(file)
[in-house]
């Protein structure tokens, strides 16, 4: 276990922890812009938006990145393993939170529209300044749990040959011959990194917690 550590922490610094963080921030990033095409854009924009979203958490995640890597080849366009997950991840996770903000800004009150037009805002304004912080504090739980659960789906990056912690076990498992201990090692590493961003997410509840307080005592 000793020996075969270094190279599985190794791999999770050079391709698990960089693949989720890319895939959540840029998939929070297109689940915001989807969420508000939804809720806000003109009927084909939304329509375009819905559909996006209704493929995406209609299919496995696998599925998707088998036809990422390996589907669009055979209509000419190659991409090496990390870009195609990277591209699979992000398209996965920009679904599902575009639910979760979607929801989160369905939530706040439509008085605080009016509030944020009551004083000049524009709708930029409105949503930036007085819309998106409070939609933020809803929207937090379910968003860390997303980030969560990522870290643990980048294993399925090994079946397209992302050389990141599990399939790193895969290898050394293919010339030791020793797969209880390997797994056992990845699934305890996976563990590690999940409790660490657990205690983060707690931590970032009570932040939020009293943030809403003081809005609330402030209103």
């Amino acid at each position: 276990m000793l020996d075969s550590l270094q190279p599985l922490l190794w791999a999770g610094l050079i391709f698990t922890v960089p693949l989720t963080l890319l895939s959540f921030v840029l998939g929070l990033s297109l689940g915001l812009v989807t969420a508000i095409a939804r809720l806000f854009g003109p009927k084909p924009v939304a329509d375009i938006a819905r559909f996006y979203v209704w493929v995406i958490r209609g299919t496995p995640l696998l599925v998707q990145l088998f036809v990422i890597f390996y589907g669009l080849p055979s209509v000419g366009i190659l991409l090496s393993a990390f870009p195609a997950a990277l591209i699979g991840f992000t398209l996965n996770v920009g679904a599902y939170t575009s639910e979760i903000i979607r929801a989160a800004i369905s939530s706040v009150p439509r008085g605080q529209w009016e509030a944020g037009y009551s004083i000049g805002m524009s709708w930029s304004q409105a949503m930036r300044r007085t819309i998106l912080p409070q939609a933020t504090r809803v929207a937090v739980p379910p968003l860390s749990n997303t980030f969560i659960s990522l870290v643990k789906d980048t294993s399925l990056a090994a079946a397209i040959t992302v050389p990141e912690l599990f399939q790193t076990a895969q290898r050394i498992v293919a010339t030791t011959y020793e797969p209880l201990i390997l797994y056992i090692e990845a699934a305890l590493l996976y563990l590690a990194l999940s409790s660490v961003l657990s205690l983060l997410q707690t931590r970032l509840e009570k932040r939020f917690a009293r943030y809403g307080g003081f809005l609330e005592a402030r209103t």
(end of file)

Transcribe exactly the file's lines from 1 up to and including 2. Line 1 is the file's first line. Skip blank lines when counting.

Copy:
[in-house]
């Protein structure tokens, strides 16, 4: 276990922890812009938006990145393993939170529209300044749990040959011959990194917690 550590922490610094963080921030990033095409854009924009979203958490995640890597080849366009997950991840996770903000800004009150037009805002304004912080504090739980659960789906990056912690076990498992201990090692590493961003997410509840307080005592 000793020996075969270094190279599985190794791999999770050079391709698990960089693949989720890319895939959540840029998939929070297109689940915001989807969420508000939804809720806000003109009927084909939304329509375009819905559909996006209704493929995406209609299919496995696998599925998707088998036809990422390996589907669009055979209509000419190659991409090496990390870009195609990277591209699979992000398209996965920009679904599902575009639910979760979607929801989160369905939530706040439509008085605080009016509030944020009551004083000049524009709708930029409105949503930036007085819309998106409070939609933020809803929207937090379910968003860390997303980030969560990522870290643990980048294993399925090994079946397209992302050389990141599990399939790193895969290898050394293919010339030791020793797969209880390997797994056992990845699934305890996976563990590690999940409790660490657990205690983060707690931590970032009570932040939020009293943030809403003081809005609330402030209103």